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Pittsburgh zoning change would make it easier to build rowhouses, attached housing across the city

Renovated rowhouses in Bloomfield.
Jakob Lazzaro
90.5 WESA
Renovated rowhouses in Bloomfield. Each is less than 35 feet wide.

Supporters and a handful of opponents of a zoning reform bill that would make it easier to build attached houses in Pittsburgh neighborhoods spoke out at a public hearing Wednesday.

The bill, sponsored by Councilman Bobby Wilson, would allow attached houses that share walls on lots that are 35 feet wide or smaller without special zoning exemptions. It would apply citywide.

Supporters speaking Wednesday before City Council members cast it as a small but important reform that would make it easier to build housing in general and more affordable housing as well. Some supporters of the measure carried signs reading: “Houses can touch,” or “Today’s communities can’t be built on yesterday's zoning.”

Jon Hanrahan, a Fineview resident and vice president of the Fineview Citizens Council, spoke in favor of the legislation.

“Our housing market is broken in a fundamental way,” he said. “We have to make more low-cost housing available. And so we cannot maintain zoning rules that needlessly delay construction of homes for poor and working-class people.”

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The bill was inspired by a North Side zoning dispute: two nonprofits, the Fineview Citizens Council and City of Bridges Community Land Trust, have been trying to build eight new homes on Lanark Street in Fineview. The homes would be affordable for people earning less than 80% of area median income, which is roughly $75,000 annually for a family of four. Some of the homes would be attached, with no spaces in between them — something normally not permitted under the zoning code.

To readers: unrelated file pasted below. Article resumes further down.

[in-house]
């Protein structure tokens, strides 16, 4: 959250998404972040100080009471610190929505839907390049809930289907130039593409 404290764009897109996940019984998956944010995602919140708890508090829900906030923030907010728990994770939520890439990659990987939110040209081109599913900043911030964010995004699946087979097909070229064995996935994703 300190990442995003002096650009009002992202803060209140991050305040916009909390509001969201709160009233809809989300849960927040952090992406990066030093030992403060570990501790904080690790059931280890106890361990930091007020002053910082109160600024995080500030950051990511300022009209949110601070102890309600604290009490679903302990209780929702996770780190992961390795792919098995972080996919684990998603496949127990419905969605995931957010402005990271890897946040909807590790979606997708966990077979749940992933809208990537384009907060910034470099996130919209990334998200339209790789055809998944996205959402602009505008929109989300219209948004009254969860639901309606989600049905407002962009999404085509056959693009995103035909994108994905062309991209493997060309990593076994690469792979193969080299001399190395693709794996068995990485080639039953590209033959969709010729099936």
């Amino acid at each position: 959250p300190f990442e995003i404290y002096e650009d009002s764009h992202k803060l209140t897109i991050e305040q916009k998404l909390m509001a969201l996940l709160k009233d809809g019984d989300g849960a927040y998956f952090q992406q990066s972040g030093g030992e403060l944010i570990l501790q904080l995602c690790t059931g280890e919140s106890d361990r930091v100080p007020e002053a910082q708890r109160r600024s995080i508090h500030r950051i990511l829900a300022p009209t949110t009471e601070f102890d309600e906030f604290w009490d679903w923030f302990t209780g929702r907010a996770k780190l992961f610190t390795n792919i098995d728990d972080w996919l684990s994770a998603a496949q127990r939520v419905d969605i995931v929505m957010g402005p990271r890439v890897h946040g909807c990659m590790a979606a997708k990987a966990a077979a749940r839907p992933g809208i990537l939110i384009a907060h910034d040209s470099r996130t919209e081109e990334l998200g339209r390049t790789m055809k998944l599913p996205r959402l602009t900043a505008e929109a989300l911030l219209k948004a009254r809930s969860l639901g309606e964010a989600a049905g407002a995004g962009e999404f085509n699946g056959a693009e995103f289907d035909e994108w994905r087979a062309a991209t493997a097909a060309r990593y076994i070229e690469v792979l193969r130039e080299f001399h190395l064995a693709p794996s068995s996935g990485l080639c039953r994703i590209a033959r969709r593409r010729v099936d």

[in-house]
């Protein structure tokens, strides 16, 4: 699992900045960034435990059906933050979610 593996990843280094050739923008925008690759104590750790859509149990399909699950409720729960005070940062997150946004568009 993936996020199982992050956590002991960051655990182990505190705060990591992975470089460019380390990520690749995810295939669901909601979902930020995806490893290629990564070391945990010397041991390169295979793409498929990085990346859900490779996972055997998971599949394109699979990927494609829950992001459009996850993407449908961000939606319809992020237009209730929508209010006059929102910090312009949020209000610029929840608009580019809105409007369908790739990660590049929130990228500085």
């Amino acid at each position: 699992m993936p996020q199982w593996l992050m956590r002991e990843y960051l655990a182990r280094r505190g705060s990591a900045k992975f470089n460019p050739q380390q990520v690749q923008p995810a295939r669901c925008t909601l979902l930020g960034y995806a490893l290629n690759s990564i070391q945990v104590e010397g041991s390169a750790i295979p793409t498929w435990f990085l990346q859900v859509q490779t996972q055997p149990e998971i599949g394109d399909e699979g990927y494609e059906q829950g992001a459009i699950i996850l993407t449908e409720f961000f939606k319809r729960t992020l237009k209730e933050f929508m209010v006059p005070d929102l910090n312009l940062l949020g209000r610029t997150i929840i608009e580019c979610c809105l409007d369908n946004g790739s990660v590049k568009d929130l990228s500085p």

The nonprofit developers were granted variances to move forward by the City’s Zoning Board of Adjustment, but after a lawsuit brought by two neighbors, a judge ruled those variances should not have been granted. The nonprofits said they would still be able to build the housing, but the zoning rules added additional time and burdensome costs to the project.

The Fineview case is one of several recent high-profile instances that advocates for building more housing through loosening zoning restrictions have pointed to as showing the need for overall zoning reforms. Officials in the Department of City Planning have said larger zoning reforms are in the works.

Opponents of the bill who spoke Wednesday said they were concerned the legislation was rushed and contended it won’t help fix housing affordability issues. They also said it threatens neighborhood character and questioned the impacts it might have on their properties.

Speaker David Demko said he believes the bill is “misguided,” and said he thinks it won’t help create more affordable housing.

“The purpose of zoning is to protect the context and character of the neighborhood,” he said.

The bill received a positive recommendation from the city’s Planning Commission. It has the support of seven other city council members.

Councilwoman Theresa Kail-Smith said Wednesday she had concerns that the legislation was so “broad.”

Bill sponsor Wilson said he would like to see the legislation get a vote soon; it could get a standing committee vote as soon as next week.

“It’s very encouraging to see how many people are in favor of this,” he said.

Kate Giammarise focuses her reporting on poverty, social services and affordable housing. Before joining WESA, she covered those topics for the Pittsburgh Post-Gazette for nearly five years; prior to that, she spent several years in the paper’s Harrisburg bureau covering the legislature, governor and state government. She can be reached at or 412-697-2953.